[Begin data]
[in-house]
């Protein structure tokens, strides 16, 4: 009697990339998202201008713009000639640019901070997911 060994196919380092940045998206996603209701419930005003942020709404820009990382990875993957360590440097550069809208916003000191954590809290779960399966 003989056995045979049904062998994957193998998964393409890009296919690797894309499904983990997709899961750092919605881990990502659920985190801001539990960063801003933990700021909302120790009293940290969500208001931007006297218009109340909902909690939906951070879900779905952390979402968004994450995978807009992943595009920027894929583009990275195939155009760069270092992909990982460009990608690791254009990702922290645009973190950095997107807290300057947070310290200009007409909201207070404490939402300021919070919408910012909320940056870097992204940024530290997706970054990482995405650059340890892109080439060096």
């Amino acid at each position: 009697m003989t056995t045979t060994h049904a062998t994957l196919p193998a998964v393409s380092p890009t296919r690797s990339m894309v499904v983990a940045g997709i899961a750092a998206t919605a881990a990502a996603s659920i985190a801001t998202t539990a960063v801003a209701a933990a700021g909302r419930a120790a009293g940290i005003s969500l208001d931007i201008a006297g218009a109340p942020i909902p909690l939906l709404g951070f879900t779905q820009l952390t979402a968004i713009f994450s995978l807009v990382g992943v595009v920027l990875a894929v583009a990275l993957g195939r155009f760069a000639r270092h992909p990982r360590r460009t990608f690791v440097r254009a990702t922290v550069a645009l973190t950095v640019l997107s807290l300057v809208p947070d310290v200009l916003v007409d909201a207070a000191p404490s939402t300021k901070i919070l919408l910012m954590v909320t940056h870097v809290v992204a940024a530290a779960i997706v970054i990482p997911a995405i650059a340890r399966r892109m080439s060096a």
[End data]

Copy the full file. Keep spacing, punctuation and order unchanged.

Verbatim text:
[in-house]
């Protein structure tokens, strides 16, 4: 009697990339998202201008713009000639640019901070997911 060994196919380092940045998206996603209701419930005003942020709404820009990382990875993957360590440097550069809208916003000191954590809290779960399966 003989056995045979049904062998994957193998998964393409890009296919690797894309499904983990997709899961750092919605881990990502659920985190801001539990960063801003933990700021909302120790009293940290969500208001931007006297218009109340909902909690939906951070879900779905952390979402968004994450995978807009992943595009920027894929583009990275195939155009760069270092992909990982460009990608690791254009990702922290645009973190950095997107807290300057947070310290200009007409909201207070404490939402300021919070919408910012909320940056870097992204940024530290997706970054990482995405650059340890892109080439060096």
């Amino acid at each position: 009697m003989t056995t045979t060994h049904a062998t994957l196919p193998a998964v393409s380092p890009t296919r690797s990339m894309v499904v983990a940045g997709i899961a750092a998206t919605a881990a990502a996603s659920i985190a801001t998202t539990a960063v801003a209701a933990a700021g909302r419930a120790a009293g940290i005003s969500l208001d931007i201008a006297g218009a109340p942020i909902p909690l939906l709404g951070f879900t779905q820009l952390t979402a968004i713009f994450s995978l807009v990382g992943v595009v920027l990875a894929v583009a990275l993957g195939r155009f760069a000639r270092h992909p990982r360590r460009t990608f690791v440097r254009a990702t922290v550069a645009l973190t950095v640019l997107s807290l300057v809208p947070d310290v200009l916003v007409d909201a207070a000191p404490s939402t300021k901070i919070l919408l910012m954590v909320t940056h870097v809290v992204a940024a530290a779960i997706v970054i990482p997911a995405i650059a340890r399966r892109m080439s060096a």